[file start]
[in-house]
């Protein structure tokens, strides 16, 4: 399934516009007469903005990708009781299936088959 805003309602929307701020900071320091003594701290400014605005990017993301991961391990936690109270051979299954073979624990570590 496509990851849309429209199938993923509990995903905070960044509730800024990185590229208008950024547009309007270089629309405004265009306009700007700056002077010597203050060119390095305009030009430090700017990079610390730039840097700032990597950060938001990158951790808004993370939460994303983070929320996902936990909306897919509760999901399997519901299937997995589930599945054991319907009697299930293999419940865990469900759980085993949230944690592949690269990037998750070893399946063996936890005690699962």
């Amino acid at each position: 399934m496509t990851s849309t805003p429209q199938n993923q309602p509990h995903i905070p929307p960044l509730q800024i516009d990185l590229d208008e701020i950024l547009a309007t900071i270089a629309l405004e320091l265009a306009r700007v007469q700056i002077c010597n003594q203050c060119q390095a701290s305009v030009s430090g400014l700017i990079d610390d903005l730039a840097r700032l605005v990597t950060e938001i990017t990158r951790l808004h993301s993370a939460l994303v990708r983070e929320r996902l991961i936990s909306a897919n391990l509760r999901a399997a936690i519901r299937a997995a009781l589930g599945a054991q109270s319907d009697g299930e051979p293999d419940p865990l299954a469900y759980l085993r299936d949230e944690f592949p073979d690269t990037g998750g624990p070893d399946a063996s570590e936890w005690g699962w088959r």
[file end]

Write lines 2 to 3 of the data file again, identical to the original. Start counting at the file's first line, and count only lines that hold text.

């Protein structure tokens, strides 16, 4: 399934516009007469903005990708009781299936088959 805003309602929307701020900071320091003594701290400014605005990017993301991961391990936690109270051979299954073979624990570590 496509990851849309429209199938993923509990995903905070960044509730800024990185590229208008950024547009309007270089629309405004265009306009700007700056002077010597203050060119390095305009030009430090700017990079610390730039840097700032990597950060938001990158951790808004993370939460994303983070929320996902936990909306897919509760999901399997519901299937997995589930599945054991319907009697299930293999419940865990469900759980085993949230944690592949690269990037998750070893399946063996936890005690699962």
């Amino acid at each position: 399934m496509t990851s849309t805003p429209q199938n993923q309602p509990h995903i905070p929307p960044l509730q800024i516009d990185l590229d208008e701020i950024l547009a309007t900071i270089a629309l405004e320091l265009a306009r700007v007469q700056i002077c010597n003594q203050c060119q390095a701290s305009v030009s430090g400014l700017i990079d610390d903005l730039a840097r700032l605005v990597t950060e938001i990017t990158r951790l808004h993301s993370a939460l994303v990708r983070e929320r996902l991961i936990s909306a897919n391990l509760r999901a399997a936690i519901r299937a997995a009781l589930g599945a054991q109270s319907d009697g299930e051979p293999d419940p865990l299954a469900y759980l085993r299936d949230e944690f592949p073979d690269t990037g998750g624990p070893d399946a063996s570590e936890w005690g699962w088959r």